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An Update

29 Jan

Hello everyone,

As you all know I took some time off from the website during the fall to adjust to the rigors of graduate school. I’m pleased to say that I made it through the first semester and I am at the start of my second semester. So far, so good. Thanks for your patience with the lack of posts.

During my hiatus, I did find the time to do some research and attend history related functions. Below are a few photos of what I’ve been up to.

This fall I attended the reburial commemoration ceremony for 20 slaves found at the Nashville Zoo. The slaves had been reburied this past June, but a big ceremony was not held until October. The slaves were discovered on the property in the 1980s and left undisturbed until construction required their removal. The slaves were moved from their original burial site and reburied on the historic farm site located on the zoo. Prior to being reburied DNA samples were taken to identify the ancestry of the individuals and as suspected African ancestry was found. They were reburied according to the original way they were buried in an effort not to disturb what may have been family groupings. They were also reburied using the original stone markers for their graves.

Slave Burial Site Marker

Slave Burial Site Marker

 

Slave burial site. Note the headstones

Slave burial site. Note the headstones.

I also attended a lecture on the bioarchaeology behind these remains and learned of new techniques to determine DNA and the possible geographic locations that these individuals might have lived in prior to living at what would become the Nashville Zoo.

Skull of Slave Woman

Skull of Slave Woman

I also worked on a project to bring commemoration to a neighborhood known as The Bottoms in Murfreesboro that was removed from the landscape due to urban renewal. Researching neighborhoods that have been removed from the landscape has quickly become my favorite area of research.

I was quite busy, but I missed working on Black Ripley. It feels good to be back!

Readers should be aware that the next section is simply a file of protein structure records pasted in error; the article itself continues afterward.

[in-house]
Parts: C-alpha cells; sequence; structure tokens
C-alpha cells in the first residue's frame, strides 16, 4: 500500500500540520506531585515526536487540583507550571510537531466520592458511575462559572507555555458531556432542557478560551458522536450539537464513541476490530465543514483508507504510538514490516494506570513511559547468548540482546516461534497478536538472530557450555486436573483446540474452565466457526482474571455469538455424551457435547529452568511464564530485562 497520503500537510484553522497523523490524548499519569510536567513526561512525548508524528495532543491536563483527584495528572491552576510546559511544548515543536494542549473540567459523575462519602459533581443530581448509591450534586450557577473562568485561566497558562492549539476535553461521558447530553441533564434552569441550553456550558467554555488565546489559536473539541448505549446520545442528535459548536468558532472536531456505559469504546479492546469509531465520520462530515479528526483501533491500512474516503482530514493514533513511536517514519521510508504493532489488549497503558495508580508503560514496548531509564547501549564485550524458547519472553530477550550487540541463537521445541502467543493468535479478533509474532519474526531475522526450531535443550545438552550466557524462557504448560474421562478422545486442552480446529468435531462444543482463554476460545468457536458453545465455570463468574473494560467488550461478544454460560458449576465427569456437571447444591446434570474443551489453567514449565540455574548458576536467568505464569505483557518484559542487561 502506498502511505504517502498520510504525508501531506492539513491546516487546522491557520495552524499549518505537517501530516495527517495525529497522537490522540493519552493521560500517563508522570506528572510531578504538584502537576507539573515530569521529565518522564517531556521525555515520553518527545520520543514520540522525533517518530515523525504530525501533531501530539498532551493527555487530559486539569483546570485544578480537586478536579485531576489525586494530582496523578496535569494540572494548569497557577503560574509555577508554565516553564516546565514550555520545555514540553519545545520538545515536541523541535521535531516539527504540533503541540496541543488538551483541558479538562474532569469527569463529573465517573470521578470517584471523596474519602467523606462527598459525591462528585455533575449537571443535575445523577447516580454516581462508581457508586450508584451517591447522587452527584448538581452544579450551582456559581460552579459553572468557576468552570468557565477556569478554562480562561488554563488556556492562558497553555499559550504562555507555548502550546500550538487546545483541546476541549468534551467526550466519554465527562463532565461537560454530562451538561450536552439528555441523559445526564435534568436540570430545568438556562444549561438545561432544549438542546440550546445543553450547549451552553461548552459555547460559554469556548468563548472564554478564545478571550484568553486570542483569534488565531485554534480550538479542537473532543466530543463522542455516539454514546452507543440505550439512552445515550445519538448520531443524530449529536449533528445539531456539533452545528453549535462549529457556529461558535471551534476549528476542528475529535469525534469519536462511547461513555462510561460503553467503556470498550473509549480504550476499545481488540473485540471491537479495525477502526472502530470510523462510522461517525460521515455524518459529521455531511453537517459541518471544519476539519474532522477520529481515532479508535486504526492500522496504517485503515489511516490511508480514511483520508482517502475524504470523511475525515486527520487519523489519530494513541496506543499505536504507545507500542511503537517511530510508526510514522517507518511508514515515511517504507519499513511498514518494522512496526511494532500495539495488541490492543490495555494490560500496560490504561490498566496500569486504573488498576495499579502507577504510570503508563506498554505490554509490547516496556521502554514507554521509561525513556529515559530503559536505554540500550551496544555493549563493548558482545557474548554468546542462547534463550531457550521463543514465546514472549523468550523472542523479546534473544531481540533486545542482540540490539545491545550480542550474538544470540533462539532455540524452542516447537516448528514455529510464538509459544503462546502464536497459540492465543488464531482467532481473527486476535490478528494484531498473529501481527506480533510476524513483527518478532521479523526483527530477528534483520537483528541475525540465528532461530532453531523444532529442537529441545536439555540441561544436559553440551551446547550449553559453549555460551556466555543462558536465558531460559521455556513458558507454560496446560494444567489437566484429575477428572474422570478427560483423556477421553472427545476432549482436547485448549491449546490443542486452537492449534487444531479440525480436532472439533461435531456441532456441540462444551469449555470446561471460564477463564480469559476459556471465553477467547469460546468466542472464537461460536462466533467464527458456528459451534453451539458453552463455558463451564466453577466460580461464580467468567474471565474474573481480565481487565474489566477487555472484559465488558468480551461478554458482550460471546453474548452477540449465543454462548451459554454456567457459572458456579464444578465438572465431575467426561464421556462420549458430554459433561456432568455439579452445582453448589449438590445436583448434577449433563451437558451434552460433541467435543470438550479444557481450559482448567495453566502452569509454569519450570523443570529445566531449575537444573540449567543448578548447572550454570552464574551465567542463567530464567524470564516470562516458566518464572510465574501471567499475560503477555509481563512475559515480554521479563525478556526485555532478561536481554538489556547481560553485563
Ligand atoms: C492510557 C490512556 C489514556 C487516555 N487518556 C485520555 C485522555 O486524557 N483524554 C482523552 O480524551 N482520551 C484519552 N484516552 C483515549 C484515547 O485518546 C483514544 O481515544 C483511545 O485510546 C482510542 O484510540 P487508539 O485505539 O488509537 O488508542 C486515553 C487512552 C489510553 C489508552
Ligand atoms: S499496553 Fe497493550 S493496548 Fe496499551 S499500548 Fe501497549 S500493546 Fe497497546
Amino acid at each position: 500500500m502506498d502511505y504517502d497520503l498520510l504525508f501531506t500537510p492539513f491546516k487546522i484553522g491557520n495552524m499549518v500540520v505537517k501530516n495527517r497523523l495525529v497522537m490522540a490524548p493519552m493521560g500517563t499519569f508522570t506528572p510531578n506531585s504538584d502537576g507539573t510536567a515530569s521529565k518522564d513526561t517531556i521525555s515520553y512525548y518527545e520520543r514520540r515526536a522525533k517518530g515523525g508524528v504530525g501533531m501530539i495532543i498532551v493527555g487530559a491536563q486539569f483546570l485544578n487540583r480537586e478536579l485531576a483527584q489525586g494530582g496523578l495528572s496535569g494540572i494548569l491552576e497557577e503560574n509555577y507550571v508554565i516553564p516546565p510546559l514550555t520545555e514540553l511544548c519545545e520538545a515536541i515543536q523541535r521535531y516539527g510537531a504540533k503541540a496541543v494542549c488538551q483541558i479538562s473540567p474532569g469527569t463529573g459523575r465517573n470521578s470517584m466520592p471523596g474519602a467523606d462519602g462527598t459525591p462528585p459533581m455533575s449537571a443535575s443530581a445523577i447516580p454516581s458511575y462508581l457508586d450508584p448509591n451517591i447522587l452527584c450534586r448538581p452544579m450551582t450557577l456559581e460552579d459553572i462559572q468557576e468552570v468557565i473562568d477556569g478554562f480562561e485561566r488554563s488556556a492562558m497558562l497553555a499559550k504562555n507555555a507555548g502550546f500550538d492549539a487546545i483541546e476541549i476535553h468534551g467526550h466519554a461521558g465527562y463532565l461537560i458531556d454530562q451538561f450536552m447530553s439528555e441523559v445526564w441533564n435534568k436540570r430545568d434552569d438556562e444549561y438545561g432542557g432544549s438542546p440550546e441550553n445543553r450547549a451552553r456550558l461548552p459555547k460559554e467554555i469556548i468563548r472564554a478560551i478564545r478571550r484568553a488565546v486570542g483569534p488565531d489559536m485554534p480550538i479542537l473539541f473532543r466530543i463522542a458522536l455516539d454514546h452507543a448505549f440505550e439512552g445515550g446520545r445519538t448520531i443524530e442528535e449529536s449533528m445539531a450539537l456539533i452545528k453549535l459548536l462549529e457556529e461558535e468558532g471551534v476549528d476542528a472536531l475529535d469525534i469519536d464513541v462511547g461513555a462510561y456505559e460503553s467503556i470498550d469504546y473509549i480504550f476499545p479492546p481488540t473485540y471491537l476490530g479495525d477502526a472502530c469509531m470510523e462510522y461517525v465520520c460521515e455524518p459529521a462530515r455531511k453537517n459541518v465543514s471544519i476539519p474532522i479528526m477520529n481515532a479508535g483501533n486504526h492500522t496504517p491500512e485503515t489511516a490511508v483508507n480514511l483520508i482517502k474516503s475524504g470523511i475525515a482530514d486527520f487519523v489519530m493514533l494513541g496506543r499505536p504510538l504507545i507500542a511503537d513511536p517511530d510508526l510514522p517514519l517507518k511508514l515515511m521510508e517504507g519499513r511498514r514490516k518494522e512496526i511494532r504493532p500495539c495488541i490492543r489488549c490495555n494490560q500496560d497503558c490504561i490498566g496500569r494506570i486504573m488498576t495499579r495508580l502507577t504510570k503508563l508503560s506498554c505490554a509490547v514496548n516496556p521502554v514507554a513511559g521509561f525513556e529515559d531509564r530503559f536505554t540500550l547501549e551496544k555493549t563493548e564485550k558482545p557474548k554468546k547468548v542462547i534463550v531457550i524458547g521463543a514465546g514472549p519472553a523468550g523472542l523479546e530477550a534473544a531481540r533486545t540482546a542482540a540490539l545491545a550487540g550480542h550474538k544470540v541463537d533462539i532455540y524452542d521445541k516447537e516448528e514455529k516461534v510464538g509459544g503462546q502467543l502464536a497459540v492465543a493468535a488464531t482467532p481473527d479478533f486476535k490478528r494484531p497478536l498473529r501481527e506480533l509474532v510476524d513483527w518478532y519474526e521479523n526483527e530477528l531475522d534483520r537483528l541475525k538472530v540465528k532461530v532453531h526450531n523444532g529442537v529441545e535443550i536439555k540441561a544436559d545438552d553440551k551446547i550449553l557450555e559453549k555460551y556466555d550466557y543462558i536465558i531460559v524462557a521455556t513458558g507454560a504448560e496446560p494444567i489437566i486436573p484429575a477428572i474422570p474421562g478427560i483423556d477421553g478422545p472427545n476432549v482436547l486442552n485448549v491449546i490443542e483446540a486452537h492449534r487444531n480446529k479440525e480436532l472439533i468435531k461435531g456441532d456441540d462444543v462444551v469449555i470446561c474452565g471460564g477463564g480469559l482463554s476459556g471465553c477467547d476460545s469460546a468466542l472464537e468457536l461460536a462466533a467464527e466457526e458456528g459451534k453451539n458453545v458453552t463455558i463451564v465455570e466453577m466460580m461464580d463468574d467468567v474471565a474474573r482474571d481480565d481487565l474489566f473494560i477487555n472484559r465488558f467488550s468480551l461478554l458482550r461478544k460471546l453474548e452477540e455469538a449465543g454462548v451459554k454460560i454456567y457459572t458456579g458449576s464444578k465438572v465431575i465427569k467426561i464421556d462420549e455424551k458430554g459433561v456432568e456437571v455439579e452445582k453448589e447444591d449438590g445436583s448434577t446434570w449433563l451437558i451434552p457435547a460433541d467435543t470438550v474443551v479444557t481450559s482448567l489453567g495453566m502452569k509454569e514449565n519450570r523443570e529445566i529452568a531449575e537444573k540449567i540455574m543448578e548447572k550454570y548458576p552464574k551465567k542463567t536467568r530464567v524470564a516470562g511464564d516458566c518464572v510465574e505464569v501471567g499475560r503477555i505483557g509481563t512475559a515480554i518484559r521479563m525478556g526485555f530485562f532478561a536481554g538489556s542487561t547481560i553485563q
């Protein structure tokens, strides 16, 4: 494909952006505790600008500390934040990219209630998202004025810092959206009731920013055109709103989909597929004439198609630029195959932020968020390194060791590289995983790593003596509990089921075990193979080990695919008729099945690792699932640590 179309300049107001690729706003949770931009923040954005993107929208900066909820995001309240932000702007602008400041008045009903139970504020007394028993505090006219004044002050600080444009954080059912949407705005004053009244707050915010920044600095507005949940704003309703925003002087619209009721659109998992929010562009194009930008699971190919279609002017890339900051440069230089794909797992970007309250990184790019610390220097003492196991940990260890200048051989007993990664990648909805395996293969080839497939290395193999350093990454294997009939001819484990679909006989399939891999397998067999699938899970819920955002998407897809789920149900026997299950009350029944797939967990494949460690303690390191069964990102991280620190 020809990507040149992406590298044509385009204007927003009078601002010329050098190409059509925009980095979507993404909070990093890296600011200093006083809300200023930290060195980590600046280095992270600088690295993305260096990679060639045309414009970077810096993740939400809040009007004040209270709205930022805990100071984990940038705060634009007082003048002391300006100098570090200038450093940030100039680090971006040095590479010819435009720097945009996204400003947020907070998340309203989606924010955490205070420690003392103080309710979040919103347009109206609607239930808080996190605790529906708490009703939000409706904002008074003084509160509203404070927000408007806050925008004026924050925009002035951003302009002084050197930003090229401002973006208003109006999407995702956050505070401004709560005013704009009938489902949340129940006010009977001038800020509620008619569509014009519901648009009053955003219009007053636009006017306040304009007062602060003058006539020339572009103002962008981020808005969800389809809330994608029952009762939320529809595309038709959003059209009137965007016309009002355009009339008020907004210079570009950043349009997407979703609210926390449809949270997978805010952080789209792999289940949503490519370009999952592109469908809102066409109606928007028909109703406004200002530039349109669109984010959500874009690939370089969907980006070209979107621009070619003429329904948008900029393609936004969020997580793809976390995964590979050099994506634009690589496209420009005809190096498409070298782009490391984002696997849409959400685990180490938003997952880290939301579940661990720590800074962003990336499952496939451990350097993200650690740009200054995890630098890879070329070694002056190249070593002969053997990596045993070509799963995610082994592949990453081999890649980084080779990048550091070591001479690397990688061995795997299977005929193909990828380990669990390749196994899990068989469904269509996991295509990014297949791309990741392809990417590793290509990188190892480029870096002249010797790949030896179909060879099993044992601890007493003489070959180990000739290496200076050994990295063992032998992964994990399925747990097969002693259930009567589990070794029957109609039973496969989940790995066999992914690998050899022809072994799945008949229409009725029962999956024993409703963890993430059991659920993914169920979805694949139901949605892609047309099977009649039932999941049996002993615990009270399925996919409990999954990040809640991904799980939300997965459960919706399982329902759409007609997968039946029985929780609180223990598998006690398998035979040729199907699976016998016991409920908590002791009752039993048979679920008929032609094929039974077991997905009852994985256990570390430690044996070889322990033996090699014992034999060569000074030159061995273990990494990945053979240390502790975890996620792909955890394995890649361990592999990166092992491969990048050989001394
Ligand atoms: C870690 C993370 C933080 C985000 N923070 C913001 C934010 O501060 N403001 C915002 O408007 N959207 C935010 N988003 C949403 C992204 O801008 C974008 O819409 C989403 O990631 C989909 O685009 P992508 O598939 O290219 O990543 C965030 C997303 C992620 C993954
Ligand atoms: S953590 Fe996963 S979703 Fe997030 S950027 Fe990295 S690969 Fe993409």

– Tiffany

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Lost Ripley – Clay Funeral Home – Follow Up

20 Nov

As part of the Lost Ripley series I wrote about the Clay Funeral Home owned by Lauderdale County native Alex Clay. Clay Funeral Home was located at 168 College Street. A descendant of the Clay Family, William Carson, was kind enough to share his photos of the funeral home with us.

Clay Funeral Home

Clay Funeral Home

Clay Funeral Home

Clay Funeral Home

Using Mr. Carson’s photos and Sanborn Maps I am able to locate the position of the funeral home on College Street. It also helps that this Sanborn Map has the street number of “168” in front of the structure.

Clay Funeral Home on 1927-1942 Sanborn Map

Clay Funeral Home on 1927-1942 Sanborn Map

Isabelle Court is known today as Mays Avenue and Ripley Grammer School has since been replaced by duplex housing.

Clay Funeral Home is no longer standing, but it once stood in Ripley as a testament to the African American business community.

The original article on the Clay Funeral Home can be found here -> https://blackripley.com/2013/04/17/lost-ripley-clay-funeral-home-on-college-street/#comments

 

Thank you,

Tiffany

Sources: 1927-1942 Sanborn Map for Lauderdale County (Map/Sheet 7)

Image Source: William Carson’s personal collection